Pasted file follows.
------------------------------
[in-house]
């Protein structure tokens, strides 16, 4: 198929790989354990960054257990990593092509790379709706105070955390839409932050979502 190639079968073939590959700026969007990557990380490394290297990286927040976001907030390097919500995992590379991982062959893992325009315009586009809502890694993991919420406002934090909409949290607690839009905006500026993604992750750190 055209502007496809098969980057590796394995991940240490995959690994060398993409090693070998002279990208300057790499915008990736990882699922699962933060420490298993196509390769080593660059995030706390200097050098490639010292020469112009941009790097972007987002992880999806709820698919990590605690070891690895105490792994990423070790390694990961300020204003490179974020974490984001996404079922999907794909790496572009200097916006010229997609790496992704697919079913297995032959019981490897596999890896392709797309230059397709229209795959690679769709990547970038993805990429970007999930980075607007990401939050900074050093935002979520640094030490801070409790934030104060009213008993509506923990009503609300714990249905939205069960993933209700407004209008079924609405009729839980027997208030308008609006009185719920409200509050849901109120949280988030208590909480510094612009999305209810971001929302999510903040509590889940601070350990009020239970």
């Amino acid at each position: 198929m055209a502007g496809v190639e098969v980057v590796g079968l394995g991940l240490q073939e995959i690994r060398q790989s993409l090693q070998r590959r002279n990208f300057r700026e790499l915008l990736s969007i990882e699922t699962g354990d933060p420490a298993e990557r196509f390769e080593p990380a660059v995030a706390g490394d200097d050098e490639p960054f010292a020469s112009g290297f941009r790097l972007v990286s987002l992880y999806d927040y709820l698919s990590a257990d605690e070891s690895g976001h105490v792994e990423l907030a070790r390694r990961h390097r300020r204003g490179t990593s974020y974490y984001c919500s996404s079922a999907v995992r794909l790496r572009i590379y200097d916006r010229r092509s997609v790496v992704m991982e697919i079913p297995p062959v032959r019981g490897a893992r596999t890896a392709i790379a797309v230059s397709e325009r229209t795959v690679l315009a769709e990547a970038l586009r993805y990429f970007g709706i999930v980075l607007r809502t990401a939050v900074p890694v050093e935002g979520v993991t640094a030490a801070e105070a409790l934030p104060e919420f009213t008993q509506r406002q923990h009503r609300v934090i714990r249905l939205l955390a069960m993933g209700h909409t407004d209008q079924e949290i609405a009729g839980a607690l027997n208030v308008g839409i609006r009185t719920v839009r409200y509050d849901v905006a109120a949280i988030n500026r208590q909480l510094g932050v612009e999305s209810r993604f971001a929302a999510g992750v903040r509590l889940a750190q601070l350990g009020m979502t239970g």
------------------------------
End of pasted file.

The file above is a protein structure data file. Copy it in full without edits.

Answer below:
[in-house]
């Protein structure tokens, strides 16, 4: 198929790989354990960054257990990593092509790379709706105070955390839409932050979502 190639079968073939590959700026969007990557990380490394290297990286927040976001907030390097919500995992590379991982062959893992325009315009586009809502890694993991919420406002934090909409949290607690839009905006500026993604992750750190 055209502007496809098969980057590796394995991940240490995959690994060398993409090693070998002279990208300057790499915008990736990882699922699962933060420490298993196509390769080593660059995030706390200097050098490639010292020469112009941009790097972007987002992880999806709820698919990590605690070891690895105490792994990423070790390694990961300020204003490179974020974490984001996404079922999907794909790496572009200097916006010229997609790496992704697919079913297995032959019981490897596999890896392709797309230059397709229209795959690679769709990547970038993805990429970007999930980075607007990401939050900074050093935002979520640094030490801070409790934030104060009213008993509506923990009503609300714990249905939205069960993933209700407004209008079924609405009729839980027997208030308008609006009185719920409200509050849901109120949280988030208590909480510094612009999305209810971001929302999510903040509590889940601070350990009020239970």
């Amino acid at each position: 198929m055209a502007g496809v190639e098969v980057v590796g079968l394995g991940l240490q073939e995959i690994r060398q790989s993409l090693q070998r590959r002279n990208f300057r700026e790499l915008l990736s969007i990882e699922t699962g354990d933060p420490a298993e990557r196509f390769e080593p990380a660059v995030a706390g490394d200097d050098e490639p960054f010292a020469s112009g290297f941009r790097l972007v990286s987002l992880y999806d927040y709820l698919s990590a257990d605690e070891s690895g976001h105490v792994e990423l907030a070790r390694r990961h390097r300020r204003g490179t990593s974020y974490y984001c919500s996404s079922a999907v995992r794909l790496r572009i590379y200097d916006r010229r092509s997609v790496v992704m991982e697919i079913p297995p062959v032959r019981g490897a893992r596999t890896a392709i790379a797309v230059s397709e325009r229209t795959v690679l315009a769709e990547a970038l586009r993805y990429f970007g709706i999930v980075l607007r809502t990401a939050v900074p890694v050093e935002g979520v993991t640094a030490a801070e105070a409790l934030p104060e919420f009213t008993q509506r406002q923990h009503r609300v934090i714990r249905l939205l955390a069960m993933g209700h909409t407004d209008q079924e949290i609405a009729g839980a607690l027997n208030v308008g839409i609006r009185t719920v839009r409200y509050d849901v905006a109120a949280i988030n500026r208590q909480l510094g932050v612009e999305s209810r993604f971001a929302a999510g992750v903040r509590l889940a750190q601070l350990g009020m979502t239970g």